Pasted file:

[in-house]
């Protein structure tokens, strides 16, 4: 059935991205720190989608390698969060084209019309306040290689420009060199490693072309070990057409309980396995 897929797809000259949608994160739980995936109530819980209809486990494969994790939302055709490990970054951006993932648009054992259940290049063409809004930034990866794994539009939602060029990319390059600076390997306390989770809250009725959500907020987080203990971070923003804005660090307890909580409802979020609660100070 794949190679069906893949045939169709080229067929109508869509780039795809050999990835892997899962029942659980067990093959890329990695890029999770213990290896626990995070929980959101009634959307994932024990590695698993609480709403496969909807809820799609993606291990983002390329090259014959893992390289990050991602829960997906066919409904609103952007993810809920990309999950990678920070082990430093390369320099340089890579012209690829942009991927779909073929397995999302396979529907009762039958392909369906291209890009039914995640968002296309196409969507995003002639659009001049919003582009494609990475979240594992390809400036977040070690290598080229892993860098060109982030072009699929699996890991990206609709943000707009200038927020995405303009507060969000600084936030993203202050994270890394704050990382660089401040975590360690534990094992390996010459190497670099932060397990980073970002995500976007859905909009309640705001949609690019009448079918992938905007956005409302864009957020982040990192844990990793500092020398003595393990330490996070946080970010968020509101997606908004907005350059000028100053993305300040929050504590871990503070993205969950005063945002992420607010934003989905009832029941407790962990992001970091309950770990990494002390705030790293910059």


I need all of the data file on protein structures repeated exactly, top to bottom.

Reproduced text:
[in-house]
């Protein structure tokens, strides 16, 4: 059935991205720190989608390698969060084209019309306040290689420009060199490693072309070990057409309980396995 897929797809000259949608994160739980995936109530819980209809486990494969994790939302055709490990970054951006993932648009054992259940290049063409809004930034990866794994539009939602060029990319390059600076390997306390989770809250009725959500907020987080203990971070923003804005660090307890909580409802979020609660100070 794949190679069906893949045939169709080229067929109508869509780039795809050999990835892997899962029942659980067990093959890329990695890029999770213990290896626990995070929980959101009634959307994932024990590695698993609480709403496969909807809820799609993606291990983002390329090259014959893992390289990050991602829960997906066919409904609103952007993810809920990309999950990678920070082990430093390369320099340089890579012209690829942009991927779909073929397995999302396979529907009762039958392909369906291209890009039914995640968002296309196409969507995003002639659009001049919003582009494609990475979240594992390809400036977040070690290598080229892993860098060109982030072009699929699996890991990206609709943000707009200038927020995405303009507060969000600084936030993203202050994270890394704050990382660089401040975590360690534990094992390996010459190497670099932060397990980073970002995500976007859905909009309640705001949609690019009448079918992938905007956005409302864009957020982040990192844990990793500092020398003595393990330490996070946080970010968020509101997606908004907005350059000028100053993305300040929050504590871990503070993205969950005063945002992420607010934003989905009832029941407790962990992001970091309950770990990494002390705030790293910059």